“The Big Squeeze” is poised to follow the rules of sequels when it debuts March 21 in downtown Las Vegas.
Just like with movies, the second edition is going to be worse than the first — with “The Godfather” franchise as the rare exception, of course.
As Nevada Department of Transportation spokesman Tony Illia told me just a few days ago: “This isn’t like the other closures you may have encountered before.”
Believe the hype for this big-budget production.
“The Big Squeeze” picks up where “Car-nado” leaves off, serving as the next major restriction for the larger Project Neon, a $1 billion effort to redesign and add traffic lanes along Interstate 15 from the U.S. Highway 95 interchange to Sahara Avenue by July 2019.
This time, U.S. 95 will be narrowed to two lanes in each direction between Rancho Drive and the Spaghetti Bowl interchange through the end of the year.
Yes, nine months.
That means motorists get to decide whether to sit in traffic, or veer onto surface streets as a way to keep moving.
Spoiler alert: Some freeway ramps and surface streets may fall victim to closures related to work on “The Big Squeeze.” Expect the buzz to ramp up in the next couple of weeks when NDOT releases a logo of a belt tightening around the U.S. 95 sign.
Just when you thought it was over, a third yet-to-be-named closure is anticipated in 2018, making for a perfect traffic trilogy brought to you by NDOT.
None of us were really fans of Car-nado’s four-month run with major ramp closures on I-15 — especially those who live or work in the downtown area.
But as some of you might remember, Gov. Brian Sandoval was the biggest critic of the Car-nado nickname because Nevada’s largest highway infrastructure project was compared to a natural disaster.
I reached out to the governor’s office to see if he approves of the newest moniker, which oddly rhymes with “The Big Cheese.”
“The governor is a proud champion of Project Neon and has worked for years to ensure it remains a top priority for the Department of Transportation,” Sandoval’s spokeswoman, Mari St. Martin wrote in an email to the Road Warrior.
While not exactly a ringing endorsement, it appears Sandoval embraces “The Big Squeeze.”
Like a lot of locals and tourists, Tom from Las Vegas enjoys the occasional drive along Charleston Boulevard to Red Rock Canyon National Conservation Area. During a recent trip, Tom noticed there is not a sign warning motorists that Charleston narrows to one lane around Sky Vista Drive.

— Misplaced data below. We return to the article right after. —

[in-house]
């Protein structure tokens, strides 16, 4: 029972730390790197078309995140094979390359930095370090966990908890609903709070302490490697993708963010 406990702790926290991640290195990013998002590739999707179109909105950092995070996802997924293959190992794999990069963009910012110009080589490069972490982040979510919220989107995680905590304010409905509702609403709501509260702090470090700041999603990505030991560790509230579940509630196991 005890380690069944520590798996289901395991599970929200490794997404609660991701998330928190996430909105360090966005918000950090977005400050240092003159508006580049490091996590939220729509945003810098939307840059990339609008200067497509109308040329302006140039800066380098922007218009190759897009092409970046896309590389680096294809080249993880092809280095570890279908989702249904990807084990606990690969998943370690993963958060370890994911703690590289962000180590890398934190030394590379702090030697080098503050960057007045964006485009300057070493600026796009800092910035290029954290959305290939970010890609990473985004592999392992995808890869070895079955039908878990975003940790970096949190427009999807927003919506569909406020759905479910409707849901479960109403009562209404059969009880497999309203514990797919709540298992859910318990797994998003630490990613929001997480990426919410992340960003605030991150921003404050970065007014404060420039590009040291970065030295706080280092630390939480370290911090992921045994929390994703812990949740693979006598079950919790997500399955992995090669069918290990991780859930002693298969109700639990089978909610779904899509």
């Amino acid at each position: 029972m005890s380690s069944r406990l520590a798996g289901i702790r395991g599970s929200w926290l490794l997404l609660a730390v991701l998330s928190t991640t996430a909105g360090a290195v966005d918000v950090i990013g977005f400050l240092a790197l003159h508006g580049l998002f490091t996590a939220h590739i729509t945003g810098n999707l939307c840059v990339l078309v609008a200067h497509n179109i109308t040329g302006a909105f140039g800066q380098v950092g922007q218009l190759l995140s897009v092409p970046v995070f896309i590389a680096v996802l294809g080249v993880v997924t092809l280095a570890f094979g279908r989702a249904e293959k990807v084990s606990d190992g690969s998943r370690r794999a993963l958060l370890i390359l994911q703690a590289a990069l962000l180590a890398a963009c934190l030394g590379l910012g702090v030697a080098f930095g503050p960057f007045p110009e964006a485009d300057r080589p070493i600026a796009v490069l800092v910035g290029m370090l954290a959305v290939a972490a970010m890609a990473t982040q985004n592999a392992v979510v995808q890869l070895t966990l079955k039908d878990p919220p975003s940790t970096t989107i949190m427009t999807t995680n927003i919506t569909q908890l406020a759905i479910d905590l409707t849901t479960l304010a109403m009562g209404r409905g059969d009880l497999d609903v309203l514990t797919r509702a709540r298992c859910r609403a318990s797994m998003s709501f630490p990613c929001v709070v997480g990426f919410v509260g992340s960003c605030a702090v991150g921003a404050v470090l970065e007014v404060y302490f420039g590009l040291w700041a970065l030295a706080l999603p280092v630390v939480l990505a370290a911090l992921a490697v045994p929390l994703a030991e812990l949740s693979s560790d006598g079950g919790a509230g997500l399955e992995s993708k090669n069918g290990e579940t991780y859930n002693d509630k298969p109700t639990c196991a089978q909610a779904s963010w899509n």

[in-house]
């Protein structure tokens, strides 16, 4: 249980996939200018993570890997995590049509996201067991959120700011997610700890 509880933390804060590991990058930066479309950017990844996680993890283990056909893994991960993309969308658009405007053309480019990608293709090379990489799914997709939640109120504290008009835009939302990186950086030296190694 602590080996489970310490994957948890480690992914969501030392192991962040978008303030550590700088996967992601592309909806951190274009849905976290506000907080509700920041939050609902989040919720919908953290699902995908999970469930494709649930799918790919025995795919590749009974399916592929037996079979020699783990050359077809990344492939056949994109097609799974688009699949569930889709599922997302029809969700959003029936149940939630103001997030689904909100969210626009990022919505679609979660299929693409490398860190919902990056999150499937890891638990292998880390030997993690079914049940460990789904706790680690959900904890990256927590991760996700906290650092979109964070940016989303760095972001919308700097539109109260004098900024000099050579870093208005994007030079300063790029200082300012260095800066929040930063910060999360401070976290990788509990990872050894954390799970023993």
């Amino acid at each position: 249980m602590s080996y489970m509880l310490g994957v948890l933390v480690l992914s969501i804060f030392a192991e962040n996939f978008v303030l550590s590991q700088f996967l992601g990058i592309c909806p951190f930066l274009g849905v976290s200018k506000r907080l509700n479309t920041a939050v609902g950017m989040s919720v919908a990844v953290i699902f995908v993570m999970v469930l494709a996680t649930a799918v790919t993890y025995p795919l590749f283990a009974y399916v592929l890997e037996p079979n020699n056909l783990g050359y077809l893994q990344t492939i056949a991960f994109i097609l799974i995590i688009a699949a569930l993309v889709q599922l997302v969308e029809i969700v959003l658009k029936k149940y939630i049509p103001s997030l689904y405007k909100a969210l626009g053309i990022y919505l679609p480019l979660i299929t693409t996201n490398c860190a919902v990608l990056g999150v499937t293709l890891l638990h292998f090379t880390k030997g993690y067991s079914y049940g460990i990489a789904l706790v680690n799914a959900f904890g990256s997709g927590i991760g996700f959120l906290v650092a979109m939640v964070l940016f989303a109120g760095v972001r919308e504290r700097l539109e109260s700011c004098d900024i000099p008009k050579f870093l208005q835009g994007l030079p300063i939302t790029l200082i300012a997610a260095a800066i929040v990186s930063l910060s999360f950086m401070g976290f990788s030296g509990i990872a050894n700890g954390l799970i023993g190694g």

A sign warning about the merge went missing a few years ago, said Marc Cutler, an assistant engineer for NDOT.
Good news, Tom: your question prompted NDOT to install a new sign a couple of weeks ago on Charleston, just before Sky Vista.
U-TURN NO MORE
Larry from Las Vegas noticed that a lot of drivers make U-turns at median openings along westbound Cheyenne Avenue near Rampart Boulevard. There aren’t any official turn lanes that allow this, Larry said, so the offending drivers usually cause traffic jams and near-collisions.
It turns out the median openings were created so that drivers headed east on Cheyenne can turn left into a shopping center, Las Vegas city spokeswoman Margaret Kurtz said.
City officials will order “no turn” signs that will be placed in the median, facing westbound traffic on Cheyenne, Kurtz said.
Bob from Boulder City wanted to know when a flood control project would be completed at Patrick Lane and Rainbow Boulevard in Las Vegas.
“The work is killing the local businesses,” Bob said.
Crews were installing a flood control channel under Rainbow, and construction is expected to wrap up this month, Clark County spokesman Dan Kulin said.
Expect some additional road work ahead, Bob. The county plans to repave Rainbow between Hacienda Avenue and the 215 Beltway starting in April or May, Kulin said.
Paul from Las Vegas said McLeod Drive is pretty bumpy between Flamingo Road and Tropicana Avenue, even though county crews recently worked on this stretch of road.
“The pavement is rough and uneven, especially between Rochelle Avenue and Flamingo Road,” Paul said. “What can be done to force the county into properly finishing this project?”
No need to strong-arm anyone, Paul. Kulin said that the project you mentioned was a “temporary measure,” and that the county plans to repave this section of McLeod later this year.